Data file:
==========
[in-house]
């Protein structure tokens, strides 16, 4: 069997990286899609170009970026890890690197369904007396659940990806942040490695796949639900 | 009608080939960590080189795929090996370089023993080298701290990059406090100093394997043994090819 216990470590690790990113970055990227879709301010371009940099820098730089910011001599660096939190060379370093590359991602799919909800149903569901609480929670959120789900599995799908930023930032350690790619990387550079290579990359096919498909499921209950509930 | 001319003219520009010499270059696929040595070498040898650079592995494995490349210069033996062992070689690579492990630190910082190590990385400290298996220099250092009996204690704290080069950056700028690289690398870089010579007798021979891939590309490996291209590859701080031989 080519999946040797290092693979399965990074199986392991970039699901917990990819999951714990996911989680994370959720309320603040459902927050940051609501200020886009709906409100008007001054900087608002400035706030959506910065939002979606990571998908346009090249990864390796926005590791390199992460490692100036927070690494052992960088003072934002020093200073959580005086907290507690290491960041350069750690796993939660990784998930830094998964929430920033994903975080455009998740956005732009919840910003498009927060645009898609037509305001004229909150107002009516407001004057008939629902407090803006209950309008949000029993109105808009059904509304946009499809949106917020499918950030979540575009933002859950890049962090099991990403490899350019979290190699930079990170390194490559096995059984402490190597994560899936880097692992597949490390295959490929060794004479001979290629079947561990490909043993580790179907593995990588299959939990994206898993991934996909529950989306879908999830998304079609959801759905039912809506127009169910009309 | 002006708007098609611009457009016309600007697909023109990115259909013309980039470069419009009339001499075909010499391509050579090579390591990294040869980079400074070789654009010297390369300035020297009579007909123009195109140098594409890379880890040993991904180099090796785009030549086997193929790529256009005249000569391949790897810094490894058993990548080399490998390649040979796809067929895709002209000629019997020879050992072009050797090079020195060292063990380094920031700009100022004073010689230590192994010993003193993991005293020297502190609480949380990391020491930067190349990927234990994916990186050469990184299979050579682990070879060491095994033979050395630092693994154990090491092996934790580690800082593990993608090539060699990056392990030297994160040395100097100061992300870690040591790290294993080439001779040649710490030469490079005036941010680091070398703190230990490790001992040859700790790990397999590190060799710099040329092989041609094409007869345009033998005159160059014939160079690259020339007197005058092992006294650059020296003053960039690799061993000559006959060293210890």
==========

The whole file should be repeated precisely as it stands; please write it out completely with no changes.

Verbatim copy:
[in-house]
């Protein structure tokens, strides 16, 4: 069997990286899609170009970026890890690197369904007396659940990806942040490695796949639900 | 009608080939960590080189795929090996370089023993080298701290990059406090100093394997043994090819 216990470590690790990113970055990227879709301010371009940099820098730089910011001599660096939190060379370093590359991602799919909800149903569901609480929670959120789900599995799908930023930032350690790619990387550079290579990359096919498909499921209950509930 | 001319003219520009010499270059696929040595070498040898650079592995494995490349210069033996062992070689690579492990630190910082190590990385400290298996220099250092009996204690704290080069950056700028690289690398870089010579007798021979891939590309490996291209590859701080031989 080519999946040797290092693979399965990074199986392991970039699901917990990819999951714990996911989680994370959720309320603040459902927050940051609501200020886009709906409100008007001054900087608002400035706030959506910065939002979606990571998908346009090249990864390796926005590791390199992460490692100036927070690494052992960088003072934002020093200073959580005086907290507690290491960041350069750690796993939660990784998930830094998964929430920033994903975080455009998740956005732009919840910003498009927060645009898609037509305001004229909150107002009516407001004057008939629902407090803006209950309008949000029993109105808009059904509304946009499809949106917020499918950030979540575009933002859950890049962090099991990403490899350019979290190699930079990170390194490559096995059984402490190597994560899936880097692992597949490390295959490929060794004479001979290629079947561990490909043993580790179907593995990588299959939990994206898993991934996909529950989306879908999830998304079609959801759905039912809506127009169910009309 | 002006708007098609611009457009016309600007697909023109990115259909013309980039470069419009009339001499075909010499391509050579090579390591990294040869980079400074070789654009010297390369300035020297009579007909123009195109140098594409890379880890040993991904180099090796785009030549086997193929790529256009005249000569391949790897810094490894058993990548080399490998390649040979796809067929895709002209000629019997020879050992072009050797090079020195060292063990380094920031700009100022004073010689230590192994010993003193993991005293020297502190609480949380990391020491930067190349990927234990994916990186050469990184299979050579682990070879060491095994033979050395630092693994154990090491092996934790580690800082593990993608090539060699990056392990030297994160040395100097100061992300870690040591790290294993080439001779040649710490030469490079005036941010680091070398703190230990490790001992040859700790790990397999590190060799710099040329092989041609094409007869345009033998005159160059014939160079690259020339007197005058092992006294650059020296003053960039690799061993000559006959060293210890």